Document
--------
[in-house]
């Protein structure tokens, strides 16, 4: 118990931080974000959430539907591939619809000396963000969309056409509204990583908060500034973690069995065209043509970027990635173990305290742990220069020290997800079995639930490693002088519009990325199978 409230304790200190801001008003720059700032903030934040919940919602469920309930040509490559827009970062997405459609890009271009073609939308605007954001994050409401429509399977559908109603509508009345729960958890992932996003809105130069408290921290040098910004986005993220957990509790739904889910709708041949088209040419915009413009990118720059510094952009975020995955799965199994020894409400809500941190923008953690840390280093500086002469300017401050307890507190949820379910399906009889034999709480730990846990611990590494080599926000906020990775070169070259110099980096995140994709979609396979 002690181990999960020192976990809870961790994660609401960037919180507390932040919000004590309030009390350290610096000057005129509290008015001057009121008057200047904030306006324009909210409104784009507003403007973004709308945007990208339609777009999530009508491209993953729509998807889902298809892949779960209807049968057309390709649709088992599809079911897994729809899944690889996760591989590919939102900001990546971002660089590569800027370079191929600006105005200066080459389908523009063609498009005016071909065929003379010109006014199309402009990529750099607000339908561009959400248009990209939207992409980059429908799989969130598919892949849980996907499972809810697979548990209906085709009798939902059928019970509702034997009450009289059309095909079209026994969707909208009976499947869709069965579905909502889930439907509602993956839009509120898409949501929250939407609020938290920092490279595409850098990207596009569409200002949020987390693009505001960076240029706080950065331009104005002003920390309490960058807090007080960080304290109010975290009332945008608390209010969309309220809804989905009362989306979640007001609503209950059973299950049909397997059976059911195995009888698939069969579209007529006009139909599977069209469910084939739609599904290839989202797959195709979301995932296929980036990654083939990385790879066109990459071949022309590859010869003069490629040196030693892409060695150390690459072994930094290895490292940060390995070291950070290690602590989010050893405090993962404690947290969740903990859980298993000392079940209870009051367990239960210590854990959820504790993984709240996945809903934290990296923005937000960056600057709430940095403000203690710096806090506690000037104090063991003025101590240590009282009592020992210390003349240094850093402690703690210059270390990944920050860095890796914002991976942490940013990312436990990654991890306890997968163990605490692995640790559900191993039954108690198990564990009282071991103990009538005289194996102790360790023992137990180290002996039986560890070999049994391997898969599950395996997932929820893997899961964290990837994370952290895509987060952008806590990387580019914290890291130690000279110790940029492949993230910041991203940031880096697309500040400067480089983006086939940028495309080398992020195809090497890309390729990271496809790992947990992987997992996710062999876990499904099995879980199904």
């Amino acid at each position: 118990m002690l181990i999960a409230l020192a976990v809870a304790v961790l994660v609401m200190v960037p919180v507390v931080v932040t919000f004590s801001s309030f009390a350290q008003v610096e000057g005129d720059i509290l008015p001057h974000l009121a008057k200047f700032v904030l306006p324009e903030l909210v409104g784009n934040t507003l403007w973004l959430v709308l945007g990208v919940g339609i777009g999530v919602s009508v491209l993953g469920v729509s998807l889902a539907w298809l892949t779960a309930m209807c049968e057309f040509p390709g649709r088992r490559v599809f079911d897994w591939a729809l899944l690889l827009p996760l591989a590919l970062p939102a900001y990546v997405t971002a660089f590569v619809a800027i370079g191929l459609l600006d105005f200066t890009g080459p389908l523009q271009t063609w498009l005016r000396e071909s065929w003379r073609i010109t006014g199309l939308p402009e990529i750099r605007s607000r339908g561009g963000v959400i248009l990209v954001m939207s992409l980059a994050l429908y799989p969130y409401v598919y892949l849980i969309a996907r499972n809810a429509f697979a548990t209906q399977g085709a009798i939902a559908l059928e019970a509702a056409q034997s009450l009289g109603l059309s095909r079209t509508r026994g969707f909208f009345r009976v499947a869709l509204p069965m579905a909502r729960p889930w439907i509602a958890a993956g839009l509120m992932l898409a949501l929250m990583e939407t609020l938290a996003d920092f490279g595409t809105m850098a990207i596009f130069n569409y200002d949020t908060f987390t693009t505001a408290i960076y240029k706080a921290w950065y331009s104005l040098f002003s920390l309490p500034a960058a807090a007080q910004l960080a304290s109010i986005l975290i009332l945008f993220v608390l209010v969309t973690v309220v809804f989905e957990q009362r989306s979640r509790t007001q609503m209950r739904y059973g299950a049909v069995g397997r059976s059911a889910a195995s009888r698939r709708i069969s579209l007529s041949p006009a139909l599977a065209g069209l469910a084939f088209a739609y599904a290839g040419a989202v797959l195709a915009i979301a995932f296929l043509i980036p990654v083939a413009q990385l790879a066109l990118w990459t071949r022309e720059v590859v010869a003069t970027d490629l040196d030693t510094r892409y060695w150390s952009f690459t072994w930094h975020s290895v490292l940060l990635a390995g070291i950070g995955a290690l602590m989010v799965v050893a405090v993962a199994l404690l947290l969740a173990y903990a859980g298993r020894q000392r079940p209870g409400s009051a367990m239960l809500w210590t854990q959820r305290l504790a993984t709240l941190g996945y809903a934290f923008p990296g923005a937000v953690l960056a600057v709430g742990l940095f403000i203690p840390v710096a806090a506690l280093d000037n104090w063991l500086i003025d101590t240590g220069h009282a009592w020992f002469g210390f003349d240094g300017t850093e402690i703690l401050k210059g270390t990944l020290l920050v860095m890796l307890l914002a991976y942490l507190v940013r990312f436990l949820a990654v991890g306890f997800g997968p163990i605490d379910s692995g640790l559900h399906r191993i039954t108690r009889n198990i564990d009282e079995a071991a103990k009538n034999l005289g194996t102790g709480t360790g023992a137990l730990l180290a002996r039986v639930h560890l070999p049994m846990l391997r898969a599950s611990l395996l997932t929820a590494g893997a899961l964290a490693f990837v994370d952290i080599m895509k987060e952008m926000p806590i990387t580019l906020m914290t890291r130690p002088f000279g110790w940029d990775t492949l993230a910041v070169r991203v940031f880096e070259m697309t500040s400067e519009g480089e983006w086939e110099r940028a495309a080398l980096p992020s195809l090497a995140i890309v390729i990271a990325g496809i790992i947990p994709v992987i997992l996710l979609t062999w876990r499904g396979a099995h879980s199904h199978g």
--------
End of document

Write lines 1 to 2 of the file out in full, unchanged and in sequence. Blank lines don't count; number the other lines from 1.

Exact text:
[in-house]
């Protein structure tokens, strides 16, 4: 118990931080974000959430539907591939619809000396963000969309056409509204990583908060500034973690069995065209043509970027990635173990305290742990220069020290997800079995639930490693002088519009990325199978 409230304790200190801001008003720059700032903030934040919940919602469920309930040509490559827009970062997405459609890009271009073609939308605007954001994050409401429509399977559908109603509508009345729960958890992932996003809105130069408290921290040098910004986005993220957990509790739904889910709708041949088209040419915009413009990118720059510094952009975020995955799965199994020894409400809500941190923008953690840390280093500086002469300017401050307890507190949820379910399906009889034999709480730990846990611990590494080599926000906020990775070169070259110099980096995140994709979609396979 002690181990999960020192976990809870961790994660609401960037919180507390932040919000004590309030009390350290610096000057005129509290008015001057009121008057200047904030306006324009909210409104784009507003403007973004709308945007990208339609777009999530009508491209993953729509998807889902298809892949779960209807049968057309390709649709088992599809079911897994729809899944690889996760591989590919939102900001990546971002660089590569800027370079191929600006105005200066080459389908523009063609498009005016071909065929003379010109006014199309402009990529750099607000339908561009959400248009990209939207992409980059429908799989969130598919892949849980996907499972809810697979548990209906085709009798939902059928019970509702034997009450009289059309095909079209026994969707909208009976499947869709069965579905909502889930439907509602993956839009509120898409949501929250939407609020938290920092490279595409850098990207596009569409200002949020987390693009505001960076240029706080950065331009104005002003920390309490960058807090007080960080304290109010975290009332945008608390209010969309309220809804989905009362989306979640007001609503209950059973299950049909397997059976059911195995009888698939069969579209007529006009139909599977069209469910084939739609599904290839989202797959195709979301995932296929980036990654083939990385790879066109990459071949022309590859010869003069490629040196030693892409060695150390690459072994930094290895490292940060390995070291950070290690602590989010050893405090993962404690947290969740903990859980298993000392079940209870009051367990239960210590854990959820504790993984709240996945809903934290990296923005937000960056600057709430940095403000203690710096806090506690000037104090063991003025101590240590009282009592020992210390003349240094850093402690703690210059270390990944920050860095890796914002991976942490940013990312436990990654991890306890997968163990605490692995640790559900191993039954108690198990564990009282071991103990009538005289194996102790360790023992137990180290002996039986560890070999049994391997898969599950395996997932929820893997899961964290990837994370952290895509987060952008806590990387580019914290890291130690000279110790940029492949993230910041991203940031880096697309500040400067480089983006086939940028495309080398992020195809090497890309390729990271496809790992947990992987997992996710062999876990499904099995879980199904």